Policy Exchange, a UK-based think tank, suggests road taxes should be raised on new diesel cars to improve air quality.
The group suggests that the government should increase the first vehicle exercise duty (VED) rate for new diesel vehicles in order to reflect their bigger contribution to high levels of air polution. The group says the measure would raise £500 million of additional revenue a year which is "the equivalent of increasing fuel duty by one pence per litre."
The think tank suggests that the revenue generated from an increased VED rate could be used to provide a £2,000 grant to motorists who choose to leave their high emission diesel vehicles for lower emission vehicles such as petrol, hybrid and electric cars. Their hope is that this would solve high pollution levels in the UK.
Policy Exchange's call to action comes in the wake of one of their reports finding that 12.5 per cent of London exceeded legal and healthy limits for nitrogen dioxide in 2010. This, they say is caused by the latest diesel cars who have shown some improvement but still exceed emission standards by an average of four times.
Over the last 15 years, the government has encouraged motorists to purchase diesel vehicles with VED, Company Car Tax, and Capital Allowances, all tied to lower CO2 vehicles. As a result ,diesel cars have increased from 14 per cent of the car population in Great Britain in 2001, to 36 per cent of the car population today.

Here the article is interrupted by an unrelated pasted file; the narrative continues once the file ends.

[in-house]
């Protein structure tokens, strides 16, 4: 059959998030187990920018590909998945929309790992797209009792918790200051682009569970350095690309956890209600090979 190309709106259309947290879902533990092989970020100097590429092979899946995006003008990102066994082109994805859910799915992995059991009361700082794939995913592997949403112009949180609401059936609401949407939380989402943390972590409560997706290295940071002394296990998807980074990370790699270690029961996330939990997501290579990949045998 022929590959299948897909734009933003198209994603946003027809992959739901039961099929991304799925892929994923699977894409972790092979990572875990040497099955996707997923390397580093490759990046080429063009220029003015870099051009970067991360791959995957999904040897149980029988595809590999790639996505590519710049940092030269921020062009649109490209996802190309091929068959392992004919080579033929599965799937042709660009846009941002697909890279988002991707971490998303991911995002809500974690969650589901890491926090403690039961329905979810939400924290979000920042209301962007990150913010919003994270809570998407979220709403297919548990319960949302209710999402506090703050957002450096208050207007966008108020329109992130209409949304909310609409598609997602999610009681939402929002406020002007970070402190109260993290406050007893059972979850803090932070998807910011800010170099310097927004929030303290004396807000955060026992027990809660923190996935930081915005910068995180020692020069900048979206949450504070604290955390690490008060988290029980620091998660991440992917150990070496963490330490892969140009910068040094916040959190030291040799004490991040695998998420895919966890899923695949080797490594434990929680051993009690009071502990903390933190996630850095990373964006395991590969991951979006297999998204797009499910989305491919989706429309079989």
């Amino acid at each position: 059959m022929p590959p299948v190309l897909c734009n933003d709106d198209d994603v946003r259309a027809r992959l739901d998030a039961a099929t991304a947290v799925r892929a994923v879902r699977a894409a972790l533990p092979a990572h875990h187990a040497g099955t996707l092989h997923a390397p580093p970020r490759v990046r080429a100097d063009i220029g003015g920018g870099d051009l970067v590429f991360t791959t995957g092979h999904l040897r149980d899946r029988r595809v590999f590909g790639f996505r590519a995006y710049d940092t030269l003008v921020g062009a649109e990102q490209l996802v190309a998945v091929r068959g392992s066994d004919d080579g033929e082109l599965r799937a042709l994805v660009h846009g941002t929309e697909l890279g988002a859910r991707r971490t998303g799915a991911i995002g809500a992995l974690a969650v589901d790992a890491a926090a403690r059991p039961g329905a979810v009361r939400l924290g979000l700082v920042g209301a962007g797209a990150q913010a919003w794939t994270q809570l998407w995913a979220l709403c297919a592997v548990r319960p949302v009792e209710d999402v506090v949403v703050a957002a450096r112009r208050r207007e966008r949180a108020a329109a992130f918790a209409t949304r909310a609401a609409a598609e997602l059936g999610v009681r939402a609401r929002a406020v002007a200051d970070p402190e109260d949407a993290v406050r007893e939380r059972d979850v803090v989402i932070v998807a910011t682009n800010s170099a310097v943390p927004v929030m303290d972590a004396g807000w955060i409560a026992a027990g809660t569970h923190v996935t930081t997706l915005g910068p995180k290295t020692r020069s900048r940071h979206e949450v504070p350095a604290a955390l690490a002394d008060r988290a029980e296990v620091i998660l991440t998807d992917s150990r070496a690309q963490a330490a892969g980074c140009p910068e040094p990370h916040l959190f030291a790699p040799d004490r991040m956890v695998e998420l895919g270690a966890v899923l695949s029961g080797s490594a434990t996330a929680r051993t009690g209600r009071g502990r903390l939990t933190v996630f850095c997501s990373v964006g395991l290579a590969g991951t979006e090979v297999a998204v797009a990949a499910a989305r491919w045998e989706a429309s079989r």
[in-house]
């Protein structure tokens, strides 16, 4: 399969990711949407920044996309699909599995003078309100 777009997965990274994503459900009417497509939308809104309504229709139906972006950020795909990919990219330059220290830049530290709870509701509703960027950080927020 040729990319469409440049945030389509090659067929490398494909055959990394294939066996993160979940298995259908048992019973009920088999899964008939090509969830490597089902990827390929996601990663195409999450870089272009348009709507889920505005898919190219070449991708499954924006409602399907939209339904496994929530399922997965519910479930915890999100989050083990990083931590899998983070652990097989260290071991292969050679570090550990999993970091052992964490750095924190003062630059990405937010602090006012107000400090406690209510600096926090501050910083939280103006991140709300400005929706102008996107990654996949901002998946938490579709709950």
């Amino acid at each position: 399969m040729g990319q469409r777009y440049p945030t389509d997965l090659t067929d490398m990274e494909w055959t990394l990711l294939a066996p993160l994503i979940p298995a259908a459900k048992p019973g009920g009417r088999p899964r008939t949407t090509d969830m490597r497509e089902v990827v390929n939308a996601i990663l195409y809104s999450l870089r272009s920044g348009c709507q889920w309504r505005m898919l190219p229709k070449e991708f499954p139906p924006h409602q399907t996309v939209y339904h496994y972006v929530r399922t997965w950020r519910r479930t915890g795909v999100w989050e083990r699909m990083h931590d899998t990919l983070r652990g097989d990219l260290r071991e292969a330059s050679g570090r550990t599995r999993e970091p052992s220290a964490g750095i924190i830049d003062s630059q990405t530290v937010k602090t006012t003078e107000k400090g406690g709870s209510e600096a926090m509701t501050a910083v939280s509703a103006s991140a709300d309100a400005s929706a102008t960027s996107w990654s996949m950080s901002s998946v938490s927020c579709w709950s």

Richard Howard, head of environment and energy at Policy Exchange, suggests that the government should increase taxes on new diesel cars and offer grants encouraging their removal instead of banning them outright or increasing fuel duties for individuals who purchase diesel cars in good faith.
“If we are to clean up air pollution, then Government needs to recognise that diesel is the primary cause of the problem, and to promote a shift to alternatives," Howard said. "This needs to be done in a way which does not unduly penalise existing diesel drivers, who bought their vehicle in good faith, and gives motorists sufficient time to respond."